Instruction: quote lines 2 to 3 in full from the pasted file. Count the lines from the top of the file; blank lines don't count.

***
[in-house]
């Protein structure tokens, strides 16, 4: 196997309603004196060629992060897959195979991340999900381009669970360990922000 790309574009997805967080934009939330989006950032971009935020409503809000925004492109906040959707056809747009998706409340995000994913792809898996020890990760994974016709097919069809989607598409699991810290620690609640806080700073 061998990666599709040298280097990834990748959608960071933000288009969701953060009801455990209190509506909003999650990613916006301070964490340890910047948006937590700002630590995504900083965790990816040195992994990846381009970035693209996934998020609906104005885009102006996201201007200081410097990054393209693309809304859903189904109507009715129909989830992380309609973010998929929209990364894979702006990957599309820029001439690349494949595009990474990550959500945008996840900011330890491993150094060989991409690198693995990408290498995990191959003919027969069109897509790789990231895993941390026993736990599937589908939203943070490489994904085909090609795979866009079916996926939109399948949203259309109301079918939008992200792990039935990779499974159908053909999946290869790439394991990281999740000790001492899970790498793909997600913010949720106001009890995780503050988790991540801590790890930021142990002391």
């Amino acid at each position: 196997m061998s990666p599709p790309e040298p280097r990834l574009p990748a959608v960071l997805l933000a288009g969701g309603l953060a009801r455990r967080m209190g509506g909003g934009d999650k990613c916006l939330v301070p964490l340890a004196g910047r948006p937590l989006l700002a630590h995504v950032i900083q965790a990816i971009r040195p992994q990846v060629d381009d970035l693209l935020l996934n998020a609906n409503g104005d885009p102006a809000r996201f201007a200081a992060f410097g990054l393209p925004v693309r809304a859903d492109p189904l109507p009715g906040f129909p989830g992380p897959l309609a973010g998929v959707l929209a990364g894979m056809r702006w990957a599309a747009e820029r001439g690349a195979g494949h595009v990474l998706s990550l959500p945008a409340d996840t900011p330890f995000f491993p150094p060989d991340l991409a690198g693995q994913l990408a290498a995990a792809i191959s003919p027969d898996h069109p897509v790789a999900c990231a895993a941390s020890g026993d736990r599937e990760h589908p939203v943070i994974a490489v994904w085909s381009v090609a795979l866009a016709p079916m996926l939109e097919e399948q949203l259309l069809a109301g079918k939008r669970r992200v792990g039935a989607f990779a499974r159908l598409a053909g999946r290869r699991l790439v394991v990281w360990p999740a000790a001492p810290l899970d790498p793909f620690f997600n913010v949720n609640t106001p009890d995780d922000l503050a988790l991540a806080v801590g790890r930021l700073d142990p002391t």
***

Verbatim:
């Protein structure tokens, strides 16, 4: 196997309603004196060629992060897959195979991340999900381009669970360990922000 790309574009997805967080934009939330989006950032971009935020409503809000925004492109906040959707056809747009998706409340995000994913792809898996020890990760994974016709097919069809989607598409699991810290620690609640806080700073 061998990666599709040298280097990834990748959608960071933000288009969701953060009801455990209190509506909003999650990613916006301070964490340890910047948006937590700002630590995504900083965790990816040195992994990846381009970035693209996934998020609906104005885009102006996201201007200081410097990054393209693309809304859903189904109507009715129909989830992380309609973010998929929209990364894979702006990957599309820029001439690349494949595009990474990550959500945008996840900011330890491993150094060989991409690198693995990408290498995990191959003919027969069109897509790789990231895993941390026993736990599937589908939203943070490489994904085909090609795979866009079916996926939109399948949203259309109301079918939008992200792990039935990779499974159908053909999946290869790439394991990281999740000790001492899970790498793909997600913010949720106001009890995780503050988790991540801590790890930021142990002391």
């Amino acid at each position: 196997m061998s990666p599709p790309e040298p280097r990834l574009p990748a959608v960071l997805l933000a288009g969701g309603l953060a009801r455990r967080m209190g509506g909003g934009d999650k990613c916006l939330v301070p964490l340890a004196g910047r948006p937590l989006l700002a630590h995504v950032i900083q965790a990816i971009r040195p992994q990846v060629d381009d970035l693209l935020l996934n998020a609906n409503g104005d885009p102006a809000r996201f201007a200081a992060f410097g990054l393209p925004v693309r809304a859903d492109p189904l109507p009715g906040f129909p989830g992380p897959l309609a973010g998929v959707l929209a990364g894979m056809r702006w990957a599309a747009e820029r001439g690349a195979g494949h595009v990474l998706s990550l959500p945008a409340d996840t900011p330890f995000f491993p150094p060989d991340l991409a690198g693995q994913l990408a290498a995990a792809i191959s003919p027969d898996h069109p897509v790789a999900c990231a895993a941390s020890g026993d736990r599937e990760h589908p939203v943070i994974a490489v994904w085909s381009v090609a795979l866009a016709p079916m996926l939109e097919e399948q949203l259309l069809a109301g079918k939008r669970r992200v792990g039935a989607f990779a499974r159908l598409a053909g999946r290869r699991l790439v394991v990281w360990p999740a000790a001492p810290l899970d790498p793909f620690f997600n913010v949720n609640t106001p009890d995780d922000l503050a988790l991540a806080v801590g790890r930021l700073d142990p002391t």